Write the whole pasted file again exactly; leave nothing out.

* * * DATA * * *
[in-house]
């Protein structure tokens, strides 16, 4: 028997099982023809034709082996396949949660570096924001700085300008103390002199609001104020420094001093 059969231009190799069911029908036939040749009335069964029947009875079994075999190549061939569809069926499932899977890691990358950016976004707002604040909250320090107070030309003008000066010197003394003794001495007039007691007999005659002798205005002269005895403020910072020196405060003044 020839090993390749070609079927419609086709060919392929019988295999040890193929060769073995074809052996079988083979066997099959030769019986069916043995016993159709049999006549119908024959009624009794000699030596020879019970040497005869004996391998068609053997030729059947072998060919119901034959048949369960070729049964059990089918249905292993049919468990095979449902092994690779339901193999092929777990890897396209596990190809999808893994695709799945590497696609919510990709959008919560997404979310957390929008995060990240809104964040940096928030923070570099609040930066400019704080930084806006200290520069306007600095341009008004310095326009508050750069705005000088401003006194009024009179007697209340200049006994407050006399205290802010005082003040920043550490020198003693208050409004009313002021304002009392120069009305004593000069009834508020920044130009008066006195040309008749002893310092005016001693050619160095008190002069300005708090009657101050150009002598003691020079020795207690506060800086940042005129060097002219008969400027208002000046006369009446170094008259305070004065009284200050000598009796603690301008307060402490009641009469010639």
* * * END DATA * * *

[in-house]
């Protein structure tokens, strides 16, 4: 028997099982023809034709082996396949949660570096924001700085300008103390002199609001104020420094001093 059969231009190799069911029908036939040749009335069964029947009875079994075999190549061939569809069926499932899977890691990358950016976004707002604040909250320090107070030309003008000066010197003394003794001495007039007691007999005659002798205005002269005895403020910072020196405060003044 020839090993390749070609079927419609086709060919392929019988295999040890193929060769073995074809052996079988083979066997099959030769019986069916043995016993159709049999006549119908024959009624009794000699030596020879019970040497005869004996391998068609053997030729059947072998060919119901034959048949369960070729049964059990089918249905292993049919468990095979449902092994690779339901193999092929777990890897396209596990190809999808893994695709799945590497696609919510990709959008919560997404979310957390929008995060990240809104964040940096928030923070570099609040930066400019704080930084806006200290520069306007600095341009008004310095326009508050750069705005000088401003006194009024009179007697209340200049006994407050006399205290802010005082003040920043550490020198003693208050409004009313002021304002009392120069009305004593000069009834508020920044130009008066006195040309008749002893310092005016001693050619160095008190002069300005708090009657101050150009002598003691020079020795207690506060800086940042005129060097002219008969400027208002000046006369009446170094008259305070004065009284200050000598009796603690301008307060402490009641009469010639």